Two clubs engaged Berkeley City College (BCC) students on Tuesday, March 6 to call the Capitol in support of a gun suicide prevention bill, AB 1927.
Emara Shabir, president of the Muslim Student Association (MSA), said she felt like she had to do something after hearing about the shooting in Parkland, Florida.
In Parkland, Nikolas Cruz opened fire inside Marjory Stoneman Douglas High School on Valentine’s Day, killing 14 students and three teachers.
Since the shooting, the student survivors have been vocal in demands for common-sense gun laws, and their words have reached almost every major national news outlet.
On March 13, the State of Florida issued a notice of intent to seek the death penalty for Cruz.
Shabir watched videos of the Florida students speaking out and demanding better gun control legislation. “The best I can do is work on [this issue] locally,” Shabir said.
She reached out to Roman Kaludi, president of the Civic Engagement Club, and the two clubs collaborated to host a phone bank in which students could write letters or call the California assembly members on the public safety committee.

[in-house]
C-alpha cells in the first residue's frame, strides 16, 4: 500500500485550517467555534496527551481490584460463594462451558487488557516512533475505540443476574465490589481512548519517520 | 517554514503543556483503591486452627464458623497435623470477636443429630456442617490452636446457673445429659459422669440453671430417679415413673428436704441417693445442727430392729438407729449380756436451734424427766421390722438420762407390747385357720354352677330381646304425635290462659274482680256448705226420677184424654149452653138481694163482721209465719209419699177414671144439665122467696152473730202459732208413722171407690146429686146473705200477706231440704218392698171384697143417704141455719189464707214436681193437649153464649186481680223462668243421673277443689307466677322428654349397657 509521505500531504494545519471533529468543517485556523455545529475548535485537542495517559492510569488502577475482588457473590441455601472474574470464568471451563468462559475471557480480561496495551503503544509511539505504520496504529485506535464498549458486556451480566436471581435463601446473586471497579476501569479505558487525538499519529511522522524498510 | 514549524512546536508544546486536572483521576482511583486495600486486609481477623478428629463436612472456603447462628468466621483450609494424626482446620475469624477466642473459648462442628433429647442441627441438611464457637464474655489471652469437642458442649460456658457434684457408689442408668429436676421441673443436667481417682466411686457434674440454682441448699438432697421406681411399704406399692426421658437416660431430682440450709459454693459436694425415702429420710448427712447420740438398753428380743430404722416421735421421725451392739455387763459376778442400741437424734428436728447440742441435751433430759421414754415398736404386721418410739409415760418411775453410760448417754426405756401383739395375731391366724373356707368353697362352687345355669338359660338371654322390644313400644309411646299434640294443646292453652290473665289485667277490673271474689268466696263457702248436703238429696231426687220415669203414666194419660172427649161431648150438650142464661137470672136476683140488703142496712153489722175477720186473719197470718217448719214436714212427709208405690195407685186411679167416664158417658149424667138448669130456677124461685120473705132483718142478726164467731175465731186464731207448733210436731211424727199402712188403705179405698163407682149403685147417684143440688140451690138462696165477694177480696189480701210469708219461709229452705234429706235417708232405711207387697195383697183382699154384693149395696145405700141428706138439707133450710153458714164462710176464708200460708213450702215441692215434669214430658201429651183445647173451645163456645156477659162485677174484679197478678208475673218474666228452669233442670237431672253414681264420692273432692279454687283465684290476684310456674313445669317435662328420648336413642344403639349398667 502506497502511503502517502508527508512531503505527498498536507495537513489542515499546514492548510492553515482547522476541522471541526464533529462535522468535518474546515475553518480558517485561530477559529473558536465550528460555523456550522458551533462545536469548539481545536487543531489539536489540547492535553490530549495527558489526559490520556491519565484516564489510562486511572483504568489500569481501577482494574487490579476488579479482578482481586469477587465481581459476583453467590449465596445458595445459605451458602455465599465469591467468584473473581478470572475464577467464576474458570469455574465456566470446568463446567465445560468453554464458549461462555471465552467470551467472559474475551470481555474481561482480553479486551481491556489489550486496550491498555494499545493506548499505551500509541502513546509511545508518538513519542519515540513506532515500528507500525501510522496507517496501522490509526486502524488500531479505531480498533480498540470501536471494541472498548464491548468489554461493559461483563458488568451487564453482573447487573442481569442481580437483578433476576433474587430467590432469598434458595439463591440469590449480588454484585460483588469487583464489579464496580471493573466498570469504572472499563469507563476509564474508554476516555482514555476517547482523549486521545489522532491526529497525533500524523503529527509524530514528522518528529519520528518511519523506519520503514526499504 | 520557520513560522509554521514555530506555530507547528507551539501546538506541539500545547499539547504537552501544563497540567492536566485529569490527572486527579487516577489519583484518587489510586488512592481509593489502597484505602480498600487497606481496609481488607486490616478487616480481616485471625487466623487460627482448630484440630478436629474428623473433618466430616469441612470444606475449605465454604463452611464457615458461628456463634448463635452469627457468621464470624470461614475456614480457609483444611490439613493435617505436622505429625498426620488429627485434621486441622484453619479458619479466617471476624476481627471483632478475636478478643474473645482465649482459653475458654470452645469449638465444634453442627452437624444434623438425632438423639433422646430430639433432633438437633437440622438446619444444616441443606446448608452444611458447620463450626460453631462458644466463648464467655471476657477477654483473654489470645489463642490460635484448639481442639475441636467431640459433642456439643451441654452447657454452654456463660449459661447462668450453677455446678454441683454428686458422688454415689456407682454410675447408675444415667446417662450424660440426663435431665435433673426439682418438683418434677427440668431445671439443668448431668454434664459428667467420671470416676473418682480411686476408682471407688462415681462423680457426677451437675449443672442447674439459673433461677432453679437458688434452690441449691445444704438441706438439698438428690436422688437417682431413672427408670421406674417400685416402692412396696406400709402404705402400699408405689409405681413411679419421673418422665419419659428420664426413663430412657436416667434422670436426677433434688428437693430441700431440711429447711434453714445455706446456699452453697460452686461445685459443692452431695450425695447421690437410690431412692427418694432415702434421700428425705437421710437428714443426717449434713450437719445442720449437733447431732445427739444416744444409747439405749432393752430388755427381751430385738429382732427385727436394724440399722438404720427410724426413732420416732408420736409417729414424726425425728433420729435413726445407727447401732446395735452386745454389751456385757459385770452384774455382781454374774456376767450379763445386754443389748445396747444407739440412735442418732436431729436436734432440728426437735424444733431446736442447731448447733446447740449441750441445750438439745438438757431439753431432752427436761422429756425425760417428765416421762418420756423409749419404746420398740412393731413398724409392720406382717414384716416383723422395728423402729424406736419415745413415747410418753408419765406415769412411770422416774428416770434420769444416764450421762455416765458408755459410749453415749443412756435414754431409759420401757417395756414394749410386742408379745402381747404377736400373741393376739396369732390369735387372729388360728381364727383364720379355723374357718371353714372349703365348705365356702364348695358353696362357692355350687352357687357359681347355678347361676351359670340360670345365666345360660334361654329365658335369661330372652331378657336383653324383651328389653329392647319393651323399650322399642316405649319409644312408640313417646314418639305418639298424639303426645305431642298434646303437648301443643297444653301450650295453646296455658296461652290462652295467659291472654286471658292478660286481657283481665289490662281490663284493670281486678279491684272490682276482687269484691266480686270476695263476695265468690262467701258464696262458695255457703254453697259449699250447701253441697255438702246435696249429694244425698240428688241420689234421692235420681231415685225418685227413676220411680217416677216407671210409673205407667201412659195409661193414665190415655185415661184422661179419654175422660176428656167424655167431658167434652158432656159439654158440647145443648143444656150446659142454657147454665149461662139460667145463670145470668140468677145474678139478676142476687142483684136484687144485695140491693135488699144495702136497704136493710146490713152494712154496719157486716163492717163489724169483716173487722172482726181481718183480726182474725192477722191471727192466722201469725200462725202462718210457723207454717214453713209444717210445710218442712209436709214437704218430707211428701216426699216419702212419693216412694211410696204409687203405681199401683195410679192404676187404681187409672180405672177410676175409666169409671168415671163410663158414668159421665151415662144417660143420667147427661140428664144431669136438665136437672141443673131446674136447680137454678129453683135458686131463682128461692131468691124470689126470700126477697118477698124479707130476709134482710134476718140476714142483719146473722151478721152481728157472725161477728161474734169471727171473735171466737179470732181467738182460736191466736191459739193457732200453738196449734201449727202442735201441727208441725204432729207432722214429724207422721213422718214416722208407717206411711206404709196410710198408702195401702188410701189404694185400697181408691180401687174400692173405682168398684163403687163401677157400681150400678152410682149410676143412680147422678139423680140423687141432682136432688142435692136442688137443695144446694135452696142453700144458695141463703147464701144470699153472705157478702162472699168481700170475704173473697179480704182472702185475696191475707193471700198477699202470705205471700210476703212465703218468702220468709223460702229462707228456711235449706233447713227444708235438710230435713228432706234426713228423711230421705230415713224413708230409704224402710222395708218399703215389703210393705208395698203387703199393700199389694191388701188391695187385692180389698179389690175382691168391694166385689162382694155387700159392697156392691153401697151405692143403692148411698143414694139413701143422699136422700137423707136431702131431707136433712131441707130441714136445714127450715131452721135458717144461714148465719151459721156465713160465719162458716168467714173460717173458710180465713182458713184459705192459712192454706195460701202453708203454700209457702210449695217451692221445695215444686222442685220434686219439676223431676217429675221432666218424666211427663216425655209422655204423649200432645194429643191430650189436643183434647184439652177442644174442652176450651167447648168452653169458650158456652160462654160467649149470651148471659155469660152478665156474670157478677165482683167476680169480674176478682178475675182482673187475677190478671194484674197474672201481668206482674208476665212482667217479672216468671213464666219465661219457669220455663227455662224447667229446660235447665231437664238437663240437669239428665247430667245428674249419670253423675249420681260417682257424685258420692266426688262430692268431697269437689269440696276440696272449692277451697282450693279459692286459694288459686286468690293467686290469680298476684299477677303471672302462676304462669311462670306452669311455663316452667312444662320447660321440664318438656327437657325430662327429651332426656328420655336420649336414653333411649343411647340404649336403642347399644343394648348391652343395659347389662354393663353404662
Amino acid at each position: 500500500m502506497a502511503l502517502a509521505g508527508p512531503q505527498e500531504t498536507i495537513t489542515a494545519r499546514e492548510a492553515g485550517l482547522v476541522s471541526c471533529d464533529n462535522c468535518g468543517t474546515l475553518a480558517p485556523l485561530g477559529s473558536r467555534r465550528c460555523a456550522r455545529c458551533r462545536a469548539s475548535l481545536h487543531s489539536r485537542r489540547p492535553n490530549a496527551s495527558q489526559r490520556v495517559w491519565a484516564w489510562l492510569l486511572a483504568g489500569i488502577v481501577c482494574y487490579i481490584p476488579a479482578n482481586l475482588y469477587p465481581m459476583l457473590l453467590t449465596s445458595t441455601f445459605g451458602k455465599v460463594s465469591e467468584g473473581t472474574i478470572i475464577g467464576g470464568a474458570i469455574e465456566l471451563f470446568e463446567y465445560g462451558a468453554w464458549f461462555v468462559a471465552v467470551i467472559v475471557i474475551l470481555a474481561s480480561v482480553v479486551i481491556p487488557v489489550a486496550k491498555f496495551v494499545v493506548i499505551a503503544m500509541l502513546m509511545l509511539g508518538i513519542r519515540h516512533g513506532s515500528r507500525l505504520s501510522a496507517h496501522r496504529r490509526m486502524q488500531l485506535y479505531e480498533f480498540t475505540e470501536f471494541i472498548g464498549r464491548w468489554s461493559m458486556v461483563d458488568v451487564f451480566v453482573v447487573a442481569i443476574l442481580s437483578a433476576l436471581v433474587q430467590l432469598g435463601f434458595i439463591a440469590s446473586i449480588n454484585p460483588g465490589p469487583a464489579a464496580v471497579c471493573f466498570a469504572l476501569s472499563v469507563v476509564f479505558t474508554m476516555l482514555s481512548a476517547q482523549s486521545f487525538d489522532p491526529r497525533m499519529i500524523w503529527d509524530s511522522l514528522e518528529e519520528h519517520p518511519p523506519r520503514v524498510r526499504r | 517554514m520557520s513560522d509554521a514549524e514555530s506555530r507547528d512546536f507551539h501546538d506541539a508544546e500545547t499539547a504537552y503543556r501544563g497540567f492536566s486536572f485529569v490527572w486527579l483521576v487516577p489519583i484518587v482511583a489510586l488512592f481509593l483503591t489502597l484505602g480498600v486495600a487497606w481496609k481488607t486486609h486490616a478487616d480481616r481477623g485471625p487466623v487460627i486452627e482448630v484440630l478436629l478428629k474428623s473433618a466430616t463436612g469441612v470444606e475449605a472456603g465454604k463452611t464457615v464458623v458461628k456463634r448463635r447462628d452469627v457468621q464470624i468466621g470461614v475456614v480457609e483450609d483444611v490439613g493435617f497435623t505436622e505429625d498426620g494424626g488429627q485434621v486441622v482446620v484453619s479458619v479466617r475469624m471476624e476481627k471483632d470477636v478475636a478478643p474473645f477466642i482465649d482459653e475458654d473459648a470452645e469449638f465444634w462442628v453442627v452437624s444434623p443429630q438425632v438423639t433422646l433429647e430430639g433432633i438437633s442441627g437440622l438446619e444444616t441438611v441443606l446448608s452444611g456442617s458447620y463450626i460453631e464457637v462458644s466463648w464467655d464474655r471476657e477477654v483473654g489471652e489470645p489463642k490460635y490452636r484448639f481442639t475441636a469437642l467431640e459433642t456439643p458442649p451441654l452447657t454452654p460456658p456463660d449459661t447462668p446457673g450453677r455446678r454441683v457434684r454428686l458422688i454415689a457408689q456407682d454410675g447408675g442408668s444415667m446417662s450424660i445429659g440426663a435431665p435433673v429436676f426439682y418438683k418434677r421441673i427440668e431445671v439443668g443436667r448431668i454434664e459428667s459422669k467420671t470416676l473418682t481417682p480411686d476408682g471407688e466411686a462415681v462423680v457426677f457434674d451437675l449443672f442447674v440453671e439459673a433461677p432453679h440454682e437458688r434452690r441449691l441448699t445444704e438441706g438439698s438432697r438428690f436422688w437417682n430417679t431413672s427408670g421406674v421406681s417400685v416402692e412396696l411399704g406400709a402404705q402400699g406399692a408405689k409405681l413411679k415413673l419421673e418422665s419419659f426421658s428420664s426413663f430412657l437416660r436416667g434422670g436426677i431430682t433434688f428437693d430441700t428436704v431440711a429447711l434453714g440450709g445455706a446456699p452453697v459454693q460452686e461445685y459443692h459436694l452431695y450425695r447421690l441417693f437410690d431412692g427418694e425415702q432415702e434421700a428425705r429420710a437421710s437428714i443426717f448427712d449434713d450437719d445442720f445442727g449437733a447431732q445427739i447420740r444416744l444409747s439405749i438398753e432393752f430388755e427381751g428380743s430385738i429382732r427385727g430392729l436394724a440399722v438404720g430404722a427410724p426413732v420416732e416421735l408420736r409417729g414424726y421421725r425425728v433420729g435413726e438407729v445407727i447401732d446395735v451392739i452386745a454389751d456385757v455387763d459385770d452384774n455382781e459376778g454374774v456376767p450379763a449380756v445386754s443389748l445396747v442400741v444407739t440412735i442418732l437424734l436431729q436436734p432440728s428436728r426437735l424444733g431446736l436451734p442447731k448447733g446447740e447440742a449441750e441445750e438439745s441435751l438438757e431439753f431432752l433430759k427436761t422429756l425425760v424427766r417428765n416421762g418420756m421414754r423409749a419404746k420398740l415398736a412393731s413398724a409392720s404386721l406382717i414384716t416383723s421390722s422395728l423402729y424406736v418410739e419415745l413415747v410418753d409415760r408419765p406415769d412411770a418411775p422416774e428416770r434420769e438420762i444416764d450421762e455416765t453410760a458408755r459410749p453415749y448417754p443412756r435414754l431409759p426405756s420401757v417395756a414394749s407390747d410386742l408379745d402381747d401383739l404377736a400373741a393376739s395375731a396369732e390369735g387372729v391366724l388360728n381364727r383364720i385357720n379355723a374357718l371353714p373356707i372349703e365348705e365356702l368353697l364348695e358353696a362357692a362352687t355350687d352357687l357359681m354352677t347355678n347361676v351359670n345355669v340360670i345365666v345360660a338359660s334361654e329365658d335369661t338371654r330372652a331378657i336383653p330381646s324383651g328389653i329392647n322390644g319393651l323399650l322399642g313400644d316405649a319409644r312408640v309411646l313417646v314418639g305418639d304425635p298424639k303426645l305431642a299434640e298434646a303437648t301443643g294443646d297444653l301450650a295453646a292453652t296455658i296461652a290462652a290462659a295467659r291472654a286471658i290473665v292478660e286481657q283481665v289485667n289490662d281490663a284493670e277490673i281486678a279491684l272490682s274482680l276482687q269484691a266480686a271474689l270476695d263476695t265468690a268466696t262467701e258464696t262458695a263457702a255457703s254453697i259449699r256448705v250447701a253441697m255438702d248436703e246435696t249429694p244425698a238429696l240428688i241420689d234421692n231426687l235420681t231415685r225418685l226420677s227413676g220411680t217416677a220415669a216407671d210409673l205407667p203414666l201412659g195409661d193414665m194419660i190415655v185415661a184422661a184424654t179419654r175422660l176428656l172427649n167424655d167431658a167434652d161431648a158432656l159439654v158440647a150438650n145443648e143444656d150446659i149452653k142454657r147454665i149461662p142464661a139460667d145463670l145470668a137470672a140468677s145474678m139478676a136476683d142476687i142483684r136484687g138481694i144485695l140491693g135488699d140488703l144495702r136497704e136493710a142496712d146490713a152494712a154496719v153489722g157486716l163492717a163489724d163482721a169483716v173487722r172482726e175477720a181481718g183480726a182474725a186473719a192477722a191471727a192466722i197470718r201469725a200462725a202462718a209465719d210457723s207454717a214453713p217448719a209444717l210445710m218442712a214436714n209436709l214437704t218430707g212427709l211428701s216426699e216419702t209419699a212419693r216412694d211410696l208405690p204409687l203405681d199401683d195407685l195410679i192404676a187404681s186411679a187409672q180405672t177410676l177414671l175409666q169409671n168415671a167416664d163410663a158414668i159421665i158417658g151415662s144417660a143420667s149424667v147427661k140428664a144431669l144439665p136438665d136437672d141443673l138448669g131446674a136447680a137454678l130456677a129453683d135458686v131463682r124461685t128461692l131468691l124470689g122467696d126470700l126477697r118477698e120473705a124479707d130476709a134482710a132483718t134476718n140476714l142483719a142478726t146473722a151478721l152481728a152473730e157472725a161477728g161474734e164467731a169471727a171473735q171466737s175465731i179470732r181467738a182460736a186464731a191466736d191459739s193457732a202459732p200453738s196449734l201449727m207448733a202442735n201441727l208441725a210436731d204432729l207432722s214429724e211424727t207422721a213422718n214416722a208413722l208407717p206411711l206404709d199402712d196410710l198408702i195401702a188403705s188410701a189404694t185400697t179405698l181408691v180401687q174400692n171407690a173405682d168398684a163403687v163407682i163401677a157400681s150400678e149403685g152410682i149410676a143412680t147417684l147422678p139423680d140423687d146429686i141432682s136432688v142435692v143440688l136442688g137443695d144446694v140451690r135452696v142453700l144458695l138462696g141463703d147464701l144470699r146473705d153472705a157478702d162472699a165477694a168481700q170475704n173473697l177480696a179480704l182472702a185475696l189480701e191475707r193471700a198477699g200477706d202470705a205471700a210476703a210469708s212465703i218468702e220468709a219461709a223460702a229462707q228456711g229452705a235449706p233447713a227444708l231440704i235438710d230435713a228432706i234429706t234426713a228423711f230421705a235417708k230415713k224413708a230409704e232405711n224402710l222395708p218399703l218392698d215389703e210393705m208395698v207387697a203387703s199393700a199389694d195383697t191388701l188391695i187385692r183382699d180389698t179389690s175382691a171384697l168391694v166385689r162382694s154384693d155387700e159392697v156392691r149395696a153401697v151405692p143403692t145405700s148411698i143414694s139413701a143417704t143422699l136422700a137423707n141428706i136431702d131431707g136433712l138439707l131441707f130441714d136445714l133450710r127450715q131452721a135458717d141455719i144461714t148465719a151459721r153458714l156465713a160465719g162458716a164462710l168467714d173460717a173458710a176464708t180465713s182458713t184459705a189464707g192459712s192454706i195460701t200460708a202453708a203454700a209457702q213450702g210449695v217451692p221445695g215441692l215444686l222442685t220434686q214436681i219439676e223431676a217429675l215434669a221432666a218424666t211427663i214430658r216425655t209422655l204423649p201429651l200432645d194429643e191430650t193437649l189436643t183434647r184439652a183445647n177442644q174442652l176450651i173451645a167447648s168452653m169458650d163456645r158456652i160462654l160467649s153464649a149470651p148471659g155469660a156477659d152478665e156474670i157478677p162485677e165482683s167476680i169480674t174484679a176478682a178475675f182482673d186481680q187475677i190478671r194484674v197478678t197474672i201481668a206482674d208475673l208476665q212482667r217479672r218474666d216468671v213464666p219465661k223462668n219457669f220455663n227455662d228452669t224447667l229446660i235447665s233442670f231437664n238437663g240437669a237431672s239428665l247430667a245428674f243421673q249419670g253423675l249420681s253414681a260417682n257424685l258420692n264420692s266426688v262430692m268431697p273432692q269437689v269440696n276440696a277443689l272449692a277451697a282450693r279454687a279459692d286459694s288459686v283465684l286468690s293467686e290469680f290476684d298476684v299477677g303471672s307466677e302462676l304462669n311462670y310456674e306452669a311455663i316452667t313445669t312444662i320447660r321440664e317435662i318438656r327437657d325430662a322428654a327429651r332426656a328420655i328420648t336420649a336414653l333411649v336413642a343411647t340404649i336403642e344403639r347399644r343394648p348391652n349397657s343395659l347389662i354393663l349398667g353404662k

“Protests are a good way of showing our voice, but we have to channel our voice and our energy into action to bring about change,” Kaludi said.
Civic Engagement member Kamila Kaminska-Palarczyk compiled the list of assembly members on the public safety committee and their office phone numbers.
She drafted a letter in support of AB 1927, a bill proposed to the California State Legislature by Assemblymember Rob Bonta that would allow people to add their own names to the California Do Not Sell List.
If passed, the bill will require the California Department of Justice to develop a secure online platform to allow residents to add their own name to the list.
It will further require the department to ensure that the list’s data is uploaded to the National Instant Criminal Background Check System.
The internet-based platform must verify identities of those submitting names and protect those identities from unauthorized disclosure.
MSA and Civic Engagement provided pizza during what’s called “college hour” at BCC (12:15 – 1:15 p.m.) on March 6, along with information about AB 1927. Students were given the option to call assembly members or to write a letter to the California State Assembly.
The clubs collected 30 letters within the hour.
Laraeb Kahn, vice president of MSA, said this day was important “because everyone’s life matters.”
She said that no one wants to send their children to school without knowing if they’ll be safe.